Laney shut her eyes for a moment. “Fine, but I’m not getting it.” She tugged another black gown from the rack to study while avoiding his gaze.

If the green fit her, he was buying it, he decided as she rummaged through the gowns on the next rack.

The saleswoman finished up with her other customer as Laney added a purple dress to the black and red gowns he held with his own choice.
“I can take these to the fitting room for you,” the older woman said, reaching for the dresses.

“I’m actually ready to head back,” Laney said with a polite smile.

Anton trailed after them, then dropped onto the overstuffed armchair in the waiting area. Laney shut her fitting room door, and he listened to the soft rustling of her clothing behind it–first her coat, then the sweater and tank, her wool pants. In his head, he imagined each piece coming off. He wondered which gown she’d try first.

He found out a minute later when she emerged in the purple. He kept his mouth shut as she crossed to the big mirrors, but her wrinkled nose told him exactly what she thought.

The color was pretty on her, but the dress had an odd, angled neckline, and the ‘sleeves’ barely covered her shoulders.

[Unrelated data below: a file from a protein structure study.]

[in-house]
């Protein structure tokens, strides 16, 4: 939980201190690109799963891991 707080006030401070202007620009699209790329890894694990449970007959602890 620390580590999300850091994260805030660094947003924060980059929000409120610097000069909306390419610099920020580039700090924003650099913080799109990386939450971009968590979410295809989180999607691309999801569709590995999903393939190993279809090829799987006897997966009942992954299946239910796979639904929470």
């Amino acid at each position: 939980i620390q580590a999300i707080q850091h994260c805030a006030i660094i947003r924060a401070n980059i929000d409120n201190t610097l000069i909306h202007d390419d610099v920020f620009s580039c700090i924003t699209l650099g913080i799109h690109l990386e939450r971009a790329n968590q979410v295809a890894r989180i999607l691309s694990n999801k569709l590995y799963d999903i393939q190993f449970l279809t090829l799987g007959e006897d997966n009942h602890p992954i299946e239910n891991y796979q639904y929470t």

Before the saleswoman had made it back to them, Laney was already on her way back into the smaller room. The older woman’s mouth pursed a little.

Anton shrugged when she looked at him, and she smiled.

When Laney came back out, it was in the green gown he’d chosen. He had picked the right size–it hugged her torso perfectly before the skirt belled out a tiny bit and swept to the floor.

“Oh, you look beautiful in that,” the older woman said. “And it doesn’t even need alteration.”

Laney met his gaze in the mirror, and she didn’t look happy that she looked so good in the dress. Anton wondered just how expensive it was. He let his gaze wander lower, to the pretty hint of cleavage the dress framed, then he met her gaze again with a little smile.

She blushed and murmured something to the saleswoman, then hurried back into the smaller room.